Anytime we’re talking about our views of news media and reporting – it's never lost on me that the number one reason we’re here and you’re listening is due to a general desire. To get, as the late Great One used to say, the rest of the story. In today’s media landscape it’s become increasingly important to us to have sources of information we trust. That’s especially evident in the latest findings from the Pew Research Center. What do you think of when you hear ABC News? CBS News? NBC News? How about CNN or Fox News? An overwhelming majority of Americans have very specific views about what those news organizations generally represent.
According to Pew, here's how people believe news organizations favor a political side:
- 52% Democrats
- 86% Republicans
In terms of trust, it’s dramatic. On the question of whether the information from national news organizations is very trustworthy.
- 35% Democrats
- 12% Republicans
In fact, we aren’t inclined to have a lot of trust in information from just about anyone. Only 15% of us have a lot of trust in friends and family for information and only 5% of us believe that news in social media is very trustworthy. For these reasons, it has never been more important to find the information you feel you can generally count on.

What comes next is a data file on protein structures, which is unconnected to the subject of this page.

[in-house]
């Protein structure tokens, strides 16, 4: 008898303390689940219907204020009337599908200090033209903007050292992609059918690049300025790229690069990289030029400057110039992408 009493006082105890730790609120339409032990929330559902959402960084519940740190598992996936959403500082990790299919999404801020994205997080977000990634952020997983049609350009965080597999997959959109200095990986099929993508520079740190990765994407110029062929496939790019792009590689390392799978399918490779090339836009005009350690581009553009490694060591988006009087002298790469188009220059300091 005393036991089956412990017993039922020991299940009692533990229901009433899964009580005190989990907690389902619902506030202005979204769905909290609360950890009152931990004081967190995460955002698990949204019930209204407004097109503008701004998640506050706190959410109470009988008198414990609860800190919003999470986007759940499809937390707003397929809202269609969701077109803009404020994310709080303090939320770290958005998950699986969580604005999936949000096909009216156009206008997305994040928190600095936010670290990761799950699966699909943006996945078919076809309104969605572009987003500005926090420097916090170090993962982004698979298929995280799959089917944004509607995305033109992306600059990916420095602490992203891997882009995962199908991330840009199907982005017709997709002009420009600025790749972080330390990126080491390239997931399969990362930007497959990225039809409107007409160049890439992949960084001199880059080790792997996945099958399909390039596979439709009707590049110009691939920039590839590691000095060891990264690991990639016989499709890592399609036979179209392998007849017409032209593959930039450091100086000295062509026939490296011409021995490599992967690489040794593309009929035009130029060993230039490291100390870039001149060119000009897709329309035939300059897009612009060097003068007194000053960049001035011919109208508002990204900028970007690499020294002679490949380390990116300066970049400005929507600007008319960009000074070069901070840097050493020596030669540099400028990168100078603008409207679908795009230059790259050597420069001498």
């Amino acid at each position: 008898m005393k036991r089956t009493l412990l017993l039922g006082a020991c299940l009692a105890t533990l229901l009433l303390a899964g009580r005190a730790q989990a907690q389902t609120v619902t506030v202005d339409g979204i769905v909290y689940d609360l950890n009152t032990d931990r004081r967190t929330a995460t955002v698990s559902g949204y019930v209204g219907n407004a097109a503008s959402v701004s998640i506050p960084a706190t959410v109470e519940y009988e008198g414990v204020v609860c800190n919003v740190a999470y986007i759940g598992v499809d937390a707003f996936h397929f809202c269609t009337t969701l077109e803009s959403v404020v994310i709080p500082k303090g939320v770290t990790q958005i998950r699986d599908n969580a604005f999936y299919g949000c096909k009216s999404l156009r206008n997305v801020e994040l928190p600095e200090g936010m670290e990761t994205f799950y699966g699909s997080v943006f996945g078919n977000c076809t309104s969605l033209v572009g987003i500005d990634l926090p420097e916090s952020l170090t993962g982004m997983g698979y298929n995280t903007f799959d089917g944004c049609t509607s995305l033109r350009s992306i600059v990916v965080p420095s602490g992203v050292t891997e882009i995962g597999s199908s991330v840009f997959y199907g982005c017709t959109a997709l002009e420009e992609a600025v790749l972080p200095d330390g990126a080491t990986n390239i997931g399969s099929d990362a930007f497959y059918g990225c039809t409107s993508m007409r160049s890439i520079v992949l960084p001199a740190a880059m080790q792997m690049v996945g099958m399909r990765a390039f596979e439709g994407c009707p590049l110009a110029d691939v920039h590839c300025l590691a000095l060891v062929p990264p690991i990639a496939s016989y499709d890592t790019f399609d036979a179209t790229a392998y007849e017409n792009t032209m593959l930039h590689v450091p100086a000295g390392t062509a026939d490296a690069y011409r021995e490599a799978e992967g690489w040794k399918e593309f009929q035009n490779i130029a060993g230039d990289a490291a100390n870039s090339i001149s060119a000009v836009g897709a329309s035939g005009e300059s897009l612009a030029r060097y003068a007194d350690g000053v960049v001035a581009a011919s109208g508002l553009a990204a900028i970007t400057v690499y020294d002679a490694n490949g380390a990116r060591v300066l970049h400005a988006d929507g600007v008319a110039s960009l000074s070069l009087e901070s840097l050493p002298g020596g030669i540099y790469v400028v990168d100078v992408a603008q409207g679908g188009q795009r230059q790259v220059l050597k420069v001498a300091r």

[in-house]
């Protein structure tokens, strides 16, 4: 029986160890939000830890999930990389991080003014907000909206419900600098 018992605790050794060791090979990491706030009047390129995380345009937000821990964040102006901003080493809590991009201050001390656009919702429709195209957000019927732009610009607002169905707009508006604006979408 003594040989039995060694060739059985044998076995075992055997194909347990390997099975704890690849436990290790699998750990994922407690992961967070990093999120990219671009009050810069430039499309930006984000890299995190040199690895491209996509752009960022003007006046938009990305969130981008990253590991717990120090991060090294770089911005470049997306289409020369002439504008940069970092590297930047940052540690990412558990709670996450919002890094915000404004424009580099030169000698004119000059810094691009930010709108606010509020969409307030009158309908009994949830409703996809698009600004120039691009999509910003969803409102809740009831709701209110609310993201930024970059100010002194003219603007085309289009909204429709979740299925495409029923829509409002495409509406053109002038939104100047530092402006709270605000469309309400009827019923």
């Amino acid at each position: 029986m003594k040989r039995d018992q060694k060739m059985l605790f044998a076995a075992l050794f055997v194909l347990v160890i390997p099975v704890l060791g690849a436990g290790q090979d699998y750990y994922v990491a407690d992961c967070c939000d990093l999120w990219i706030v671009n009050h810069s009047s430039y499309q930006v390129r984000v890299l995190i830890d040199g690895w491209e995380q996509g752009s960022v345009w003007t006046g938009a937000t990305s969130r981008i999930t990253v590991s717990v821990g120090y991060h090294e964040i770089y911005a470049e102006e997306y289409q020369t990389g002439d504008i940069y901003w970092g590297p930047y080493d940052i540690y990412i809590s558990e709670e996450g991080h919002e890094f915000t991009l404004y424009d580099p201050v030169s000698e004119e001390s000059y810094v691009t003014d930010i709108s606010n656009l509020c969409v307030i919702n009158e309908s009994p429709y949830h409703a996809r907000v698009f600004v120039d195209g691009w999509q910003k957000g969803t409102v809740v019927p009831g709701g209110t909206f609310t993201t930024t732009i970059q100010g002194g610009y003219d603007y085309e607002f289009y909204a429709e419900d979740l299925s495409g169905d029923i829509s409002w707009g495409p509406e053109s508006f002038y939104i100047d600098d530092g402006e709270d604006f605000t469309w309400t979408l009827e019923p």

Clearly, that’s a challenge for most in today’s news landscape, especially for those who lean right of center politically. What’s fascinating is the seeming lack of desire for most news organizations to honestly reflect on their practices for the clear purpose of better servicing those who truly seek information. I’ve longed believed that the most important characteristic in trust is transparency. Are news organizations or individuals honest and transparent about who they are? Where they’re coming from? Are they willing to admit fault if they’re wrong? Personally, that’s what I look for and the combination of transparency and integrity is in short supply.